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COVID-19 vs the Climate Emergency: Part 2

Welcome to Part 2 (of 4) of the debate between COVID-19 and the climate emergency. If you missed Part 1, go back and read it before you begin.

Let’s have a quick recap: I’m comparing the way the world has responded to COVID-19 vs the climate emergency. While the debate over climate change has continued for decades, there was no delay in responding to the Coronavirus pandemic. Why the difference? Part 1 looked at the imminent fear of death as a huge driver for action. In part 2 we’ll investigate which event is more ‘current’. Let’s get stuck in.

2. COVID-19 is current, is climate change?

We’re watching the threat of COVID-19 play out in real time, with the World Health Organisation (WHO) releasing daily situation reports. In the last 2 weeks, the number of deaths has more than quadroupled to over 33,000 (7426 as of 17th March compared to 33 108 as of 31st March).

Figure 1. Countries, territories or areas with reported confirmed cases of COVID-19, 30 March 2020. Taken from WHO situation report 70.

Is the threat of climate change as urgent? Earth’s climate has always been naturally changing. But, human-induced (anthropogenic) climate change has been causing changes to our atmosphere and weather pattens since the the Industrial Revolution. See the latest IPCC report for details (for quick facts read the summary for policymakers).

Scientists have been warning of the dangers of climate change since the 1970s. In fact, British engineer Guy Stewart Callendar noticed significant warming of the United States and North Atlantic region, and linked this to increased carbon emissions back in the 1930s!

Poster fact sheet from the Fifth Assessment Report of the Intergovernmental Panel on Climate Change (IPCC), 2013.

“Warming of the climate system is unequivocal, and since the 1950s, many of the observed changes are unprecedented over decades to millennia. The atmosphere and ocean have warmed, the amounts of snow and ice have diminished, sea level has risen, and the concentrations of greenhouse gases have increased.”

Fifth Assessment Report of the Intergovernmental Panel on Climate Change (IPCC).

Here’s some unprecedented climate events that have occurred in the last decade:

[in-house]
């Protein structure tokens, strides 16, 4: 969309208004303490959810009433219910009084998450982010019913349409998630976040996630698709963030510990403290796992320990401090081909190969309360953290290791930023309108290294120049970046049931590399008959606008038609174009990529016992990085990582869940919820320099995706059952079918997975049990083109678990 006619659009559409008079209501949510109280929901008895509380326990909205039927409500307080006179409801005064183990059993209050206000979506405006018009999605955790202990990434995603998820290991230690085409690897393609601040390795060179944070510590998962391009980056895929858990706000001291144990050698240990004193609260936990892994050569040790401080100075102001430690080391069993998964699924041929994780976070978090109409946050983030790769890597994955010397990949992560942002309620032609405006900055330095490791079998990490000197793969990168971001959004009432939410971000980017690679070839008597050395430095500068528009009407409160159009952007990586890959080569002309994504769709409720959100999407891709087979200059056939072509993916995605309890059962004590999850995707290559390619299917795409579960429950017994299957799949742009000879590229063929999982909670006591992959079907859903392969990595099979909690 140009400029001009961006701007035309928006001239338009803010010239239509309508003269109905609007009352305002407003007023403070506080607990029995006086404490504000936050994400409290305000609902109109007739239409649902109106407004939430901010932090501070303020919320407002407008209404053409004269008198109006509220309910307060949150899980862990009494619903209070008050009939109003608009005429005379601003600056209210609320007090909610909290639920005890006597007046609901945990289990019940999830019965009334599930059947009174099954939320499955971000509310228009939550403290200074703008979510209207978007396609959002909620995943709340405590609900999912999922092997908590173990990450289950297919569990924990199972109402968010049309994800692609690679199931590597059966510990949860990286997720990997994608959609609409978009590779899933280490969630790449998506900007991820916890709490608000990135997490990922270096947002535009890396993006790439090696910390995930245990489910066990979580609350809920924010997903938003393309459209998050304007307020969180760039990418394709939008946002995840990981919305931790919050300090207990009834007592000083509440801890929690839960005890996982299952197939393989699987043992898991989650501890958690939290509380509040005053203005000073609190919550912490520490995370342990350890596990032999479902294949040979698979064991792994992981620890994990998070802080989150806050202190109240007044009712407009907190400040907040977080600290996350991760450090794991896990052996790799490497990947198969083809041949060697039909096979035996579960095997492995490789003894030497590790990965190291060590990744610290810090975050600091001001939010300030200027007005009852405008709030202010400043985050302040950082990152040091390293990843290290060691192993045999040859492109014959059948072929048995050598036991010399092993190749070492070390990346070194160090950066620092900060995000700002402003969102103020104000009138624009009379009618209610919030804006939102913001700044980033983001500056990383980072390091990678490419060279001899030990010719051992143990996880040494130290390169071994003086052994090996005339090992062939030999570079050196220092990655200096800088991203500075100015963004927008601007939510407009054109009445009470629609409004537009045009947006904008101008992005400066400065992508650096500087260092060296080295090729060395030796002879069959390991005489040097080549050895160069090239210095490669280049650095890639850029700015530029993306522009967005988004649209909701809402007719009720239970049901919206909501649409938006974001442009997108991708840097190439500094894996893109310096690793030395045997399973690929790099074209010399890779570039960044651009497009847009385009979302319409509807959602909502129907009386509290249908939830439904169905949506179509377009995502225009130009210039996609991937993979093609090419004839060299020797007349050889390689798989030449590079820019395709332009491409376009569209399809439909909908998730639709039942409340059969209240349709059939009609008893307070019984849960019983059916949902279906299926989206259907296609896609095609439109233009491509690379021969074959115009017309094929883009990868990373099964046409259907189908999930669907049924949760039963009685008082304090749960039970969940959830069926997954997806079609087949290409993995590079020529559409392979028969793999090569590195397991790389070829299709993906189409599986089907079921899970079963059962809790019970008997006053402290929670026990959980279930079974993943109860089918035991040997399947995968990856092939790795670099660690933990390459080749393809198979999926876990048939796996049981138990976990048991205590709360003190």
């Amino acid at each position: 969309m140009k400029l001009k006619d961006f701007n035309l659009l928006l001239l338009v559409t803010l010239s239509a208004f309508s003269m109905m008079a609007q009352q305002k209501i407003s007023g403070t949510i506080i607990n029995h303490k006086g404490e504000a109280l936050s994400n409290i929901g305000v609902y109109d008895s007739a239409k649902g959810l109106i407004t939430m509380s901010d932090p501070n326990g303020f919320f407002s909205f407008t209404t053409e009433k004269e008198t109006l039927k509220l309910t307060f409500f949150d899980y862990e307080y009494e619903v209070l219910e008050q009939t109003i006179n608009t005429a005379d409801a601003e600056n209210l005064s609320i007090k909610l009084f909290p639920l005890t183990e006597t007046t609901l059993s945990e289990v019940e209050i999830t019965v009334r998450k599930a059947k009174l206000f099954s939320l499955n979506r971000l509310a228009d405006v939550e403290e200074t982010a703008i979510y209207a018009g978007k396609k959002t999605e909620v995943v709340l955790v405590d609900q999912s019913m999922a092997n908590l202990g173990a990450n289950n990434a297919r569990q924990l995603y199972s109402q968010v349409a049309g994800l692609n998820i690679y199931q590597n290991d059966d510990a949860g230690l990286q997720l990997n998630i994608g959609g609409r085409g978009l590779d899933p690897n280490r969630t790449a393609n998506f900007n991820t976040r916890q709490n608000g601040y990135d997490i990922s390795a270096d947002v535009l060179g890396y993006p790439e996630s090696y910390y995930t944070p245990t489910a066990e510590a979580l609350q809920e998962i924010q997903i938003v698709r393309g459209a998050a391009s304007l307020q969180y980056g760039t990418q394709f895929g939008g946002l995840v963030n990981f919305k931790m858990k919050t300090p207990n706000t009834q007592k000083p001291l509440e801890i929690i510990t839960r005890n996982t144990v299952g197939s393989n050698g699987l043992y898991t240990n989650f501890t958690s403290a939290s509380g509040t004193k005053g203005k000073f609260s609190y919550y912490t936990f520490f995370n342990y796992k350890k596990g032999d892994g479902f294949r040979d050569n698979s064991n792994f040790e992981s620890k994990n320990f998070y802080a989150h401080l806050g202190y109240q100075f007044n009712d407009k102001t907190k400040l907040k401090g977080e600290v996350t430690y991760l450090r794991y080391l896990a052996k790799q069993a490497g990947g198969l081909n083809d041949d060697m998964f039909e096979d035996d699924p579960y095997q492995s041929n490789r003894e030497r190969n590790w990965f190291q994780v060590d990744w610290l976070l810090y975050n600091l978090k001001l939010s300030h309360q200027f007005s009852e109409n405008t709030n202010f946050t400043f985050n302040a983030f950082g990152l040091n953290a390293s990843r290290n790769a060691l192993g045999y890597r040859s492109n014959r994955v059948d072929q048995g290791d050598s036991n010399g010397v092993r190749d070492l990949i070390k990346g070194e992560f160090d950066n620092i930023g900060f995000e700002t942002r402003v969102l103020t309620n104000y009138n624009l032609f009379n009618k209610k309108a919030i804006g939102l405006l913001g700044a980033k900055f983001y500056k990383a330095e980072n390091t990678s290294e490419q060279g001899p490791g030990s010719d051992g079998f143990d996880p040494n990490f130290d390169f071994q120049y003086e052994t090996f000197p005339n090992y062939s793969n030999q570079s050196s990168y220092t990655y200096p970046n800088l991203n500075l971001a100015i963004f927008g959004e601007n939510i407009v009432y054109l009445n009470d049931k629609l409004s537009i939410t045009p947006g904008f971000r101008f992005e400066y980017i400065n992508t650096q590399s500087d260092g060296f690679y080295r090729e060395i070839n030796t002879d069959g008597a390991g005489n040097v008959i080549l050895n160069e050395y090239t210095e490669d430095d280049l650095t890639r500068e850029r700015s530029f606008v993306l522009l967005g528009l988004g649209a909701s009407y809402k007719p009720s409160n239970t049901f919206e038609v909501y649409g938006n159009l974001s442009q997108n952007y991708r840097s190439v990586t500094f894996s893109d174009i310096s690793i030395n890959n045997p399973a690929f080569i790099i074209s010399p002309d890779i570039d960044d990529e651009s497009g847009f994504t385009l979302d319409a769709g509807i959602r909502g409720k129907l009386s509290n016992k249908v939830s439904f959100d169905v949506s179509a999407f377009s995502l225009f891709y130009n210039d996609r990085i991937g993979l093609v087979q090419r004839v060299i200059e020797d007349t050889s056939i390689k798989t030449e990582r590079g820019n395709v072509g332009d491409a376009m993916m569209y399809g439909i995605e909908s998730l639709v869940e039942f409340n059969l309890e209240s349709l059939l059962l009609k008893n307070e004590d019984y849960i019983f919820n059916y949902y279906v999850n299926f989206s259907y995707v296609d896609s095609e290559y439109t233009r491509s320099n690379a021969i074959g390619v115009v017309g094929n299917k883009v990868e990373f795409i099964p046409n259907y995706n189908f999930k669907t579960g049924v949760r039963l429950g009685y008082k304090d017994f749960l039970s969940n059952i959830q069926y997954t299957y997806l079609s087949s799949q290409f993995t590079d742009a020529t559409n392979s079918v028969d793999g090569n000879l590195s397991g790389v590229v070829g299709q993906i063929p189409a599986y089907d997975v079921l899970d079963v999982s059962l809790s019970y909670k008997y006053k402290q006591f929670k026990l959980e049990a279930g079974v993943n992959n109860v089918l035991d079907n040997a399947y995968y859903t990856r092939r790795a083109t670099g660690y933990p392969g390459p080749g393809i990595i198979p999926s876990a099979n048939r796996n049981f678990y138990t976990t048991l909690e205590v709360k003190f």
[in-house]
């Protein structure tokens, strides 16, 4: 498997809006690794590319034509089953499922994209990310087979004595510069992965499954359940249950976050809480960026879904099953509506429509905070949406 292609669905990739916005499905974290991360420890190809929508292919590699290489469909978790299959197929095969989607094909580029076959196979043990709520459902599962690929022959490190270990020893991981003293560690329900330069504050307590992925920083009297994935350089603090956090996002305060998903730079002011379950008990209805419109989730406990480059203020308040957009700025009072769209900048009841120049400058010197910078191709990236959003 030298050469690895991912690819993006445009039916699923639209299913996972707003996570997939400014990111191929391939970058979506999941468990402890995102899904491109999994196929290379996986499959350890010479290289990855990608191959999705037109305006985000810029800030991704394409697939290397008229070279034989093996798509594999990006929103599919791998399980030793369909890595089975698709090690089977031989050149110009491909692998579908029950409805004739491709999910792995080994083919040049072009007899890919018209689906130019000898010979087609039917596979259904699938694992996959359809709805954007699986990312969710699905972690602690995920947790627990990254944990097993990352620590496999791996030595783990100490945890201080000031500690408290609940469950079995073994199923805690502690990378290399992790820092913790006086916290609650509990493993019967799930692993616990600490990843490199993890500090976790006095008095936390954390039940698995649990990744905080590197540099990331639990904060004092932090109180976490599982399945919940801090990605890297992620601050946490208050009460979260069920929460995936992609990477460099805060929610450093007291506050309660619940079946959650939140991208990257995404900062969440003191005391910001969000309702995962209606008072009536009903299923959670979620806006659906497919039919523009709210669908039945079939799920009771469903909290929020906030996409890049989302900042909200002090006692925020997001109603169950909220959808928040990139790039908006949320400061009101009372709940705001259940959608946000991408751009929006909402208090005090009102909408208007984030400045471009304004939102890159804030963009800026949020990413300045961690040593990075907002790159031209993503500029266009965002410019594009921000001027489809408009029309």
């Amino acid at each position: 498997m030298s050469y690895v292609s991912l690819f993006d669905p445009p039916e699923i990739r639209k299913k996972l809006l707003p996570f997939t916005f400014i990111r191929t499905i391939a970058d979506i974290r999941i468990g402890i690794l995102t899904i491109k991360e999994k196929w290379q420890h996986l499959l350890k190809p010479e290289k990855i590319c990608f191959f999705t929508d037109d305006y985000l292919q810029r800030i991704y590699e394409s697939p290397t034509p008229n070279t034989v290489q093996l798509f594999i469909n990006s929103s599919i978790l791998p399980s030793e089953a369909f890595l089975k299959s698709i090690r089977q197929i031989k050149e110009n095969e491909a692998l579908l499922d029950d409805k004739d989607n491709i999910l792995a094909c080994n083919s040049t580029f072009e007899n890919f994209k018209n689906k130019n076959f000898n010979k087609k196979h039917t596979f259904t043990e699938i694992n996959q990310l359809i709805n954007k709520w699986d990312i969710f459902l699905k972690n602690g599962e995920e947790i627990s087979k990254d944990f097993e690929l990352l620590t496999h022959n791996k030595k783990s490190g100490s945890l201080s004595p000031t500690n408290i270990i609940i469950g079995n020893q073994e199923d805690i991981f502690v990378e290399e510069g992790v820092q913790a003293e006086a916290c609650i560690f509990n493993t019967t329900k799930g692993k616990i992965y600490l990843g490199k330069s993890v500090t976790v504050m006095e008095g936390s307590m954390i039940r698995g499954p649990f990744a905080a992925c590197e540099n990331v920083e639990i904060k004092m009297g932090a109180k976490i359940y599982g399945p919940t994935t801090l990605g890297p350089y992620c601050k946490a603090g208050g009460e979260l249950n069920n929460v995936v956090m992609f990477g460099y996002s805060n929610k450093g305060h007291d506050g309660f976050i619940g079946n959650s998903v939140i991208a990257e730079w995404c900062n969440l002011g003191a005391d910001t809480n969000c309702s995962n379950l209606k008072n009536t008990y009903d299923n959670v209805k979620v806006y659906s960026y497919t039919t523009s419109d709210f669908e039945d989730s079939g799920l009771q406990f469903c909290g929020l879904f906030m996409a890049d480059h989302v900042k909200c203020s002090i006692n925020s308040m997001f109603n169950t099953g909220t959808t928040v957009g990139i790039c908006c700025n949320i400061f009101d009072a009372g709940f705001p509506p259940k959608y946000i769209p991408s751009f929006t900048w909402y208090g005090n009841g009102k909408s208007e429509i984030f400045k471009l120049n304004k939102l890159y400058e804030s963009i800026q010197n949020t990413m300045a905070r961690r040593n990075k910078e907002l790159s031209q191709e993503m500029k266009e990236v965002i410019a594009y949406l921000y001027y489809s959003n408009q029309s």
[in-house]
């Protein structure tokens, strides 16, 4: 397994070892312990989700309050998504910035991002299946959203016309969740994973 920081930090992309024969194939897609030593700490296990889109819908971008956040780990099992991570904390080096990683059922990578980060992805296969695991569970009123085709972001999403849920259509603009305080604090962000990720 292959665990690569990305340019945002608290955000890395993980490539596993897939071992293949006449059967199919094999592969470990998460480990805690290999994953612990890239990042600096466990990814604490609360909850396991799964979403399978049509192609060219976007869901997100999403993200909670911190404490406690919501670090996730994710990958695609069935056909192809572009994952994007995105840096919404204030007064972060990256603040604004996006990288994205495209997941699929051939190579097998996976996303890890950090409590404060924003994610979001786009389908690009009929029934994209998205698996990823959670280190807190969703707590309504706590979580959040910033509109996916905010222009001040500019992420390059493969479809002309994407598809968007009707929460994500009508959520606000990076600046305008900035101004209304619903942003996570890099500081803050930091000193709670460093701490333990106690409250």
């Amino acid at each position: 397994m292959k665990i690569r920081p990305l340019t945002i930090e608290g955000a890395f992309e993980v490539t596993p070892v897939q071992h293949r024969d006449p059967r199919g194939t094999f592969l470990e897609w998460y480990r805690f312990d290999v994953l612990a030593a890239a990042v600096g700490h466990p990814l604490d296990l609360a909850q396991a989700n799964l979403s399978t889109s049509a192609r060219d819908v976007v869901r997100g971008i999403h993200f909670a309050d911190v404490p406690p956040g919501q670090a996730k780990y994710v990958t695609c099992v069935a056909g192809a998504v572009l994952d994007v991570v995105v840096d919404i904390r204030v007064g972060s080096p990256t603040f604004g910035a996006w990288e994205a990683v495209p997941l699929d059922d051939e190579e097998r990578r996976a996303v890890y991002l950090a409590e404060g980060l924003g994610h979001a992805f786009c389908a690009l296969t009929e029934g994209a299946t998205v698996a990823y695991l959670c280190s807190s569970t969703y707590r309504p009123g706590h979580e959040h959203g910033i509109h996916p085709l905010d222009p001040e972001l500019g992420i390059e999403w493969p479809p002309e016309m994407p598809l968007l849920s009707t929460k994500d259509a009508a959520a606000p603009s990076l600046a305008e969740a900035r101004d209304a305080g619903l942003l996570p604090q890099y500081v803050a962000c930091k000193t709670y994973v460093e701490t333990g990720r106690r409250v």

• In February this year Antarctica experienced the highest temperature on record (+20°C).
  • The Middle East, North Africa and Afghanistan (MENA region) have been experiencing unprecedented high temperatures: 54°C at Mitribah, Kuwait in 2016 and, in the same week, Basra in Iraq recorded 53.9°C.
  • Between 2000 and 2016, the number of vulnerable people exposed to heatwaves increased by 123 million.
  • In Pakistan more than 90% of natural disasters over the last 40 years have been triggered by climate change.
  • To find out more on how climate change will affect you read this guardian article (Aus only).

Only recently Australia saw the devastation that can be caused by increasing temperatures. Australia’s 2019/2020 summer months saw higher temperatures, extreme dryness, and extreme bursts of fire weather. All of these factors contributed to 2019/2020 being named the worst bushfire seasons on record. As climate change worsens, we are seeing unprecedented weather patterns that we are truly not equipped to respond to.

Clearly, both events are current and affecting communities worldwide. So, why else are we so slow to act on the climate emergency?

Part 3: sneak peak

On Thursday I’ll be releasing my favourite part of this discussions, Part 3: The Media. In this part I’ll discuss the role the media plays in creating panic and hysteria over COVID-19 vs the role it has played in suppressing the climate emergency. See you then!


Published by busybeebella

An energetic and enthusiastic young writing passionate about scientific communication.

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